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Budgeting: Finding Cash Flow (Part I)

I’ve decided I’m going to focus on the various advantages of budgeting. Yes – I call it budgeting. Yes – it involves writing down what you spend. Yes – it means you can’t spend willy nilly without reaping the consequences (well, you’ll reap the consequences whether you budget or not). Yes – it means you might turn a bit nerdy on your friends.

Yes – it means you’ll have money. Probably more than enough.

Once you become a master budgeter, you’ll naturally gravitate toward doing something with all of that extra money flying around your house. Dave Ramsey suggests three things that can be done with extra money:

  1. Give it.
  2. Have fun with it.
  3. Invest it.

I like Dave’s approach, and through the next three articles in this four-part series, we’re going to be talking about each aspect in detail. But first, we need to find that extra money.

If you’re using the YNAB system you’re well aware of how it works. You lag one month behind earnings, give every dollar a job, save for rainy days, and don’t beat yourself up (well, not really) over any mistakes. When you implement these Four Rules of Cash Flow you end up with cash. Period. You’ll have it. EOD.

But I don’t make that much money.

There are two ways to address this concern. One is the “I don’t believe you approach” that I use on occasion. My reply is, “Yes you do.”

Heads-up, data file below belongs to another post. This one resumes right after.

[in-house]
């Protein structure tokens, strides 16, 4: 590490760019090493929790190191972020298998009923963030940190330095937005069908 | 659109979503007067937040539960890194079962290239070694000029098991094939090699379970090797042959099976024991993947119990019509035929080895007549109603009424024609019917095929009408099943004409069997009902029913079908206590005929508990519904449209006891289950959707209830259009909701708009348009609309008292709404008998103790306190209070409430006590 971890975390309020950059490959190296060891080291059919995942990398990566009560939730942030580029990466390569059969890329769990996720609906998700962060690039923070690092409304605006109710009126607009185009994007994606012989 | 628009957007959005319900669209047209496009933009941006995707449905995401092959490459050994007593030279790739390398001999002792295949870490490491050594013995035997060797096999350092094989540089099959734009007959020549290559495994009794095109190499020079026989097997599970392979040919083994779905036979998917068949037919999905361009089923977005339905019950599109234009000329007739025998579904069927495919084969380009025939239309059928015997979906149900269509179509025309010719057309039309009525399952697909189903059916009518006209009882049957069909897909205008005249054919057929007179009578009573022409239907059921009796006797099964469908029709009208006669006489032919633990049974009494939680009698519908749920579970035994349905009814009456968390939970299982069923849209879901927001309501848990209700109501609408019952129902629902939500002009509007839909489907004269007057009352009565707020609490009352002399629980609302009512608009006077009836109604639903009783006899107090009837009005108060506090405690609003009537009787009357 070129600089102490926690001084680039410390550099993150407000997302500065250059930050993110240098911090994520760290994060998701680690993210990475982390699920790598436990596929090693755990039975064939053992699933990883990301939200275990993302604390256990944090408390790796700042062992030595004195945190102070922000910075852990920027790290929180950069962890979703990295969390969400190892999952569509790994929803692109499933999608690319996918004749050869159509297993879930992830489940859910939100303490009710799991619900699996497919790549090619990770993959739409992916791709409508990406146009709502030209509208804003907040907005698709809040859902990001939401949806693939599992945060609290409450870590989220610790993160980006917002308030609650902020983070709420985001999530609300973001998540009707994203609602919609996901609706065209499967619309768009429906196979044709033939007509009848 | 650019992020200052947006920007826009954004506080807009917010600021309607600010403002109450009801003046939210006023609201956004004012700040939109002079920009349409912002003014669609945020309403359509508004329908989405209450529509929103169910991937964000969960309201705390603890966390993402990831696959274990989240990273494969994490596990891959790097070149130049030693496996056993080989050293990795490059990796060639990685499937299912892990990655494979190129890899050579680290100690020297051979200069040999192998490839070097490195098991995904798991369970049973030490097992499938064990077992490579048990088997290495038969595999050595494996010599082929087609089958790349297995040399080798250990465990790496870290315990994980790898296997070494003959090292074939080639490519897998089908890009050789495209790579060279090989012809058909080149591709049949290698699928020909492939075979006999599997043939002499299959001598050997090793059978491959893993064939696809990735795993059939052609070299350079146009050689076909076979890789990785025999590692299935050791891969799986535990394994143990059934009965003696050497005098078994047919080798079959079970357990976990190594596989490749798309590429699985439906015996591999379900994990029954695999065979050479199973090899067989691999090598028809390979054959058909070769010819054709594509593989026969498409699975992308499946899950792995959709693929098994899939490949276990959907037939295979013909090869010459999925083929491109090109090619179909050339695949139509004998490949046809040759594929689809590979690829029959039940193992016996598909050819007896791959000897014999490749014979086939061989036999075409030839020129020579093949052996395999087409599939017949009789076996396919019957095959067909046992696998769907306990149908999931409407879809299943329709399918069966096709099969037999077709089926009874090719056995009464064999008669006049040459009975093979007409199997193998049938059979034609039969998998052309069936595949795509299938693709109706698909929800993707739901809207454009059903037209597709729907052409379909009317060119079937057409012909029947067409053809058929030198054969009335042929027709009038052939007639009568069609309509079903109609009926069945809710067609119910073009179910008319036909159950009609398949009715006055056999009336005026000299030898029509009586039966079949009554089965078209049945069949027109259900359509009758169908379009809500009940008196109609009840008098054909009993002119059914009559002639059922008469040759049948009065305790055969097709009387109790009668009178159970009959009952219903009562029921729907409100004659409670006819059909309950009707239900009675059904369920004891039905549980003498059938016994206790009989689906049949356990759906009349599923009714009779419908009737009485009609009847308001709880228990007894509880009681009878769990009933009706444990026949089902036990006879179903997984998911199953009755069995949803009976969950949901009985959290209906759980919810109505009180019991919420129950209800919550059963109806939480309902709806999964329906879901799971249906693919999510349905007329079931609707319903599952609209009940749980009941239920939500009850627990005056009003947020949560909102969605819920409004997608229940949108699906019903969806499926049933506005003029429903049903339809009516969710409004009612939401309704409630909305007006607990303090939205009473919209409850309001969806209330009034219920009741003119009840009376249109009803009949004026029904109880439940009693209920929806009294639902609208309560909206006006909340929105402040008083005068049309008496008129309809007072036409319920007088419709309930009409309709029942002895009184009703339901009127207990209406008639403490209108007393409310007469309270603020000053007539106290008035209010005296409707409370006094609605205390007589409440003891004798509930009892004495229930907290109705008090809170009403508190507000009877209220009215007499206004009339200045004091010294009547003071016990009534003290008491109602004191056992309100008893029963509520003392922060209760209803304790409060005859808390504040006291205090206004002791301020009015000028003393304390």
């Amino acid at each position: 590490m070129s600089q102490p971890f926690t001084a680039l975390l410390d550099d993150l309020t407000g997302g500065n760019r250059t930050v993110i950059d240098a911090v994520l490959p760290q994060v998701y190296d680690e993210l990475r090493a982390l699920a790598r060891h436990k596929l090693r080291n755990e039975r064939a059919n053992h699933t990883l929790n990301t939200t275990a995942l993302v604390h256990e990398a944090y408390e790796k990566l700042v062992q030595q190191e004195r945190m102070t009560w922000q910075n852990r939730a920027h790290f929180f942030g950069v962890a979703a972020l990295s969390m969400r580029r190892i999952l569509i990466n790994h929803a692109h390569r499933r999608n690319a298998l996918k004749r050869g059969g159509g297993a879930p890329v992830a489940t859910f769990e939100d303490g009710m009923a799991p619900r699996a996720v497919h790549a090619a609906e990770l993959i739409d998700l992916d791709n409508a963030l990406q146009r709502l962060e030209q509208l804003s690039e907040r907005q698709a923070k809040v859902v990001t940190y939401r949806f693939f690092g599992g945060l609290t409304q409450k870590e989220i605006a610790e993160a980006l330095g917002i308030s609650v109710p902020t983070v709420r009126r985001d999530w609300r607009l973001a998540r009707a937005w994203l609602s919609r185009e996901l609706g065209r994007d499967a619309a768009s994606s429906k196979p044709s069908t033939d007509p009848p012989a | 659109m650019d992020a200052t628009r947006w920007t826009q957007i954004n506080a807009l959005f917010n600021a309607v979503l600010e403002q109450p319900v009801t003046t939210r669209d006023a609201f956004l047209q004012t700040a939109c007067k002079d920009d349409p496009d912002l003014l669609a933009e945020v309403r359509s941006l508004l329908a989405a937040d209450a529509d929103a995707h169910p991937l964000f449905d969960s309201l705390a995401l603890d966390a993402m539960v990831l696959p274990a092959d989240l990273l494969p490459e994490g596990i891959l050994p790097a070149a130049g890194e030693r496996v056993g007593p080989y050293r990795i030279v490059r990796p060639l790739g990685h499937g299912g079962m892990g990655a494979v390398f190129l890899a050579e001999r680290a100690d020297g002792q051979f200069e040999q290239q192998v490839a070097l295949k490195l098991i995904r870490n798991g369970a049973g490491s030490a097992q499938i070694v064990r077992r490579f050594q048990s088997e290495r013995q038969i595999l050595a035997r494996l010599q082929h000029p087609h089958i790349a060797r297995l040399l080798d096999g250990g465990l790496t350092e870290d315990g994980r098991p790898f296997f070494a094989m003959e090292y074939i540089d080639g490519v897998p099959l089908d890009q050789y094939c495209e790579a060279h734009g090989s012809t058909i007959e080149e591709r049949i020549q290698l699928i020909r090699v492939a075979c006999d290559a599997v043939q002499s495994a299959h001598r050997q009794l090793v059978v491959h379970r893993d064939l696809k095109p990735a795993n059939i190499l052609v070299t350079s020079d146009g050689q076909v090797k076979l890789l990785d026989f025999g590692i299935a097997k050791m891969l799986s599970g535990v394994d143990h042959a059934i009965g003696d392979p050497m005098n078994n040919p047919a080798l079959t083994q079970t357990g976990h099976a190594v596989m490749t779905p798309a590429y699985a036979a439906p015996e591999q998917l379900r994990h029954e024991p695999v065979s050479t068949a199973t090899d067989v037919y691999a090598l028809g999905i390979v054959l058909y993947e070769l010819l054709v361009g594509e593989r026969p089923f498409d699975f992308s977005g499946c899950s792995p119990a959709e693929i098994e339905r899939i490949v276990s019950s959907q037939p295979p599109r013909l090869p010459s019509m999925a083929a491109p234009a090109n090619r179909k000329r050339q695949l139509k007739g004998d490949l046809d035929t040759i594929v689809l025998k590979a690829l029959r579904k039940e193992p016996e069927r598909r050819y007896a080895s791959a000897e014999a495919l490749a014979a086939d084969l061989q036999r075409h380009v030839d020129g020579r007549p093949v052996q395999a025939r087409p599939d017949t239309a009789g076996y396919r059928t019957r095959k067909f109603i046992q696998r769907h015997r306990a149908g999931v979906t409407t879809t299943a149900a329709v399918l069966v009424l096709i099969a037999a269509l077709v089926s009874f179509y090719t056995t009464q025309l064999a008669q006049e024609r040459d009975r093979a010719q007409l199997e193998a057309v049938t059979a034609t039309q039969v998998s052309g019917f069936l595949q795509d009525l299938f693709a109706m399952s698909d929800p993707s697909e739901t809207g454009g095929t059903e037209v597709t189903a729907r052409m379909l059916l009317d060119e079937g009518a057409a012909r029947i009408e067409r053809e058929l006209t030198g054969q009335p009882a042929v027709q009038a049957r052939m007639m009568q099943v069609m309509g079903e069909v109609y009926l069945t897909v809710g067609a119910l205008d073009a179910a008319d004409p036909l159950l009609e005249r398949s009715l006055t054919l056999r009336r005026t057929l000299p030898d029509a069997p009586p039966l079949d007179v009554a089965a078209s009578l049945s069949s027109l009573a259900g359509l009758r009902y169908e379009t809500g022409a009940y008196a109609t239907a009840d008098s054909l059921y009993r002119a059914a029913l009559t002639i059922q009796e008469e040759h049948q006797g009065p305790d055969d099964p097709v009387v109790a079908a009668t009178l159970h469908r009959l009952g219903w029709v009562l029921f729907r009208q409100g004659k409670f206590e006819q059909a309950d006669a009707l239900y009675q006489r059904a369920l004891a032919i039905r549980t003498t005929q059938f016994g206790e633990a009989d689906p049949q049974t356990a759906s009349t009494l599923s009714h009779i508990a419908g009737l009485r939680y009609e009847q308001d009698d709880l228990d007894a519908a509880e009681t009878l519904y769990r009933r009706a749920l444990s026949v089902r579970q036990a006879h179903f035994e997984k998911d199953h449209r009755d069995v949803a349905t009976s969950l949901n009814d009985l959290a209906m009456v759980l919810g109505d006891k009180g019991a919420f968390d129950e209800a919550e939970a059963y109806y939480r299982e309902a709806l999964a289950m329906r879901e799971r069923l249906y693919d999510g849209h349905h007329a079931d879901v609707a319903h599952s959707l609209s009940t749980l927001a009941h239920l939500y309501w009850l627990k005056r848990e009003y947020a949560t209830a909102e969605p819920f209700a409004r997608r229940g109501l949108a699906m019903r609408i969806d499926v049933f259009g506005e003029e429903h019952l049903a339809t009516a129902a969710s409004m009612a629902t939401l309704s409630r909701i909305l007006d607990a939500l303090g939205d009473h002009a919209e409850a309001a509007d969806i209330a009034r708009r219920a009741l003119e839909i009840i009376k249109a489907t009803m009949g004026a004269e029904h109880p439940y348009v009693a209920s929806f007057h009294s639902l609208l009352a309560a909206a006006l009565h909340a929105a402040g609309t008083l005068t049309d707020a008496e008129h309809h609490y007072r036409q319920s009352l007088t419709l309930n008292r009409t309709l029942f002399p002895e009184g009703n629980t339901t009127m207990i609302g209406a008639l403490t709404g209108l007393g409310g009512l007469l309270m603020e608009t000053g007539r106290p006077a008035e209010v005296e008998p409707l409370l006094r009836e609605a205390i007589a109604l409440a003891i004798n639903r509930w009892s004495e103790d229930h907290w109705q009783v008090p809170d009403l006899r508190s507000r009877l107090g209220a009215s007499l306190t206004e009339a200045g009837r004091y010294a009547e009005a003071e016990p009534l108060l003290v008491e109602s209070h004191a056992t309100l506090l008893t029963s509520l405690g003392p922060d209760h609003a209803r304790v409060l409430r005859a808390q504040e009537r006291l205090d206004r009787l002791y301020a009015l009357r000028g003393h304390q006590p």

“No I don’t.”

“Yes, you do.”

And round and round we go. No, not really. With the “I don’t believe you approach” I’m simply trying to point out that most people are making enough money. They just don’t know where it is, what time it’ll be home, what the heck it’s doing when it’s out, and why it leaves so quickly. Yes, much like a teenager, it tends to do its own thing unless there’s a bit of structure (okay, a lot of structure) imposed. You’ve got to set a few ground rules. You’ve got to get on a budget.

It’s amazing, but these “No I don’t” people are usually so wrong! They do have plenty of money. It’s fun to see them realize that. That’s why you’ll hear people say that budgeting is like “giving yourself a raise” – it truly is. And with a raise comes cash flow.

Another way to approach the concern of not having enough money is to agree. They really, truly, may not have enough money. This needs to be addressed in both aspects of the money equation:

Net Cash Flow = Cash In - Cash Out

They might need to increase their Cash In while simultaneously working on their Cash Out. Inevitably, people who really do not have enough money tend to write off their cause as lost. This is wrong! The fight is never over! The war is never lost! When a person with truly low income begins budgeting it is empowering. I promise that it sparks creativity not just with cutting expenses, but also with increasing income. The budget is a reality check – it’s like a tough friend who will tell it to you like it is. A lot of times, this is just what a person may need.

So whether you don’t think you have enough money and are wrong, or think you don’t have enough money and are right, you still need a budget.

I promise you that as you implement the Four Rules to Cash Flow you will find that extra money. You will experience that raise. You’ll be able to face the music. But the great thing about becoming a Budgeting Master is that you can then hold the baton and do the conducting.

It’ll sound great.

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Budgeting: Finding Cash Flow (Part I)